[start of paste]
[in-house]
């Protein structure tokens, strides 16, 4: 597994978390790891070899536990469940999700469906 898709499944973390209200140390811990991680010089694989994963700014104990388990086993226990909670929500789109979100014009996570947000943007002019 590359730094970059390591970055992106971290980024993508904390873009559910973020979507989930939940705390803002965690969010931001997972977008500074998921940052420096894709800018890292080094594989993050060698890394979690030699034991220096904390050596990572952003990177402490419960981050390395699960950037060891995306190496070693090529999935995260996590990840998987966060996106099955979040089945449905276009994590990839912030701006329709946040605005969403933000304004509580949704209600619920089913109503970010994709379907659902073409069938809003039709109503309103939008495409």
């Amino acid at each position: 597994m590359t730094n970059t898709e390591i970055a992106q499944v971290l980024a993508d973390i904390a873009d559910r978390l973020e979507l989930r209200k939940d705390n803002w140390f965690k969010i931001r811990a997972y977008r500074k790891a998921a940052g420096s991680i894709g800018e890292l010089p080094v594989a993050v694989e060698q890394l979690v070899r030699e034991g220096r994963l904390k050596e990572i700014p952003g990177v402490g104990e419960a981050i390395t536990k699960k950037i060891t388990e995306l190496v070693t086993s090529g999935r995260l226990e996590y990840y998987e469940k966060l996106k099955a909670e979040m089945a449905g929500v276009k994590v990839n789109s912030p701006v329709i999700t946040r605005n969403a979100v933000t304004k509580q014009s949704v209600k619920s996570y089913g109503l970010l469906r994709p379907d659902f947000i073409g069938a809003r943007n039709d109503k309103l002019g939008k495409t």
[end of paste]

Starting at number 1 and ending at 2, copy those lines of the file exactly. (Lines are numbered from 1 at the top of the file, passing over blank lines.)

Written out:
[in-house]
């Protein structure tokens, strides 16, 4: 597994978390790891070899536990469940999700469906 898709499944973390209200140390811990991680010089694989994963700014104990388990086993226990909670929500789109979100014009996570947000943007002019 590359730094970059390591970055992106971290980024993508904390873009559910973020979507989930939940705390803002965690969010931001997972977008500074998921940052420096894709800018890292080094594989993050060698890394979690030699034991220096904390050596990572952003990177402490419960981050390395699960950037060891995306190496070693090529999935995260996590990840998987966060996106099955979040089945449905276009994590990839912030701006329709946040605005969403933000304004509580949704209600619920089913109503970010994709379907659902073409069938809003039709109503309103939008495409």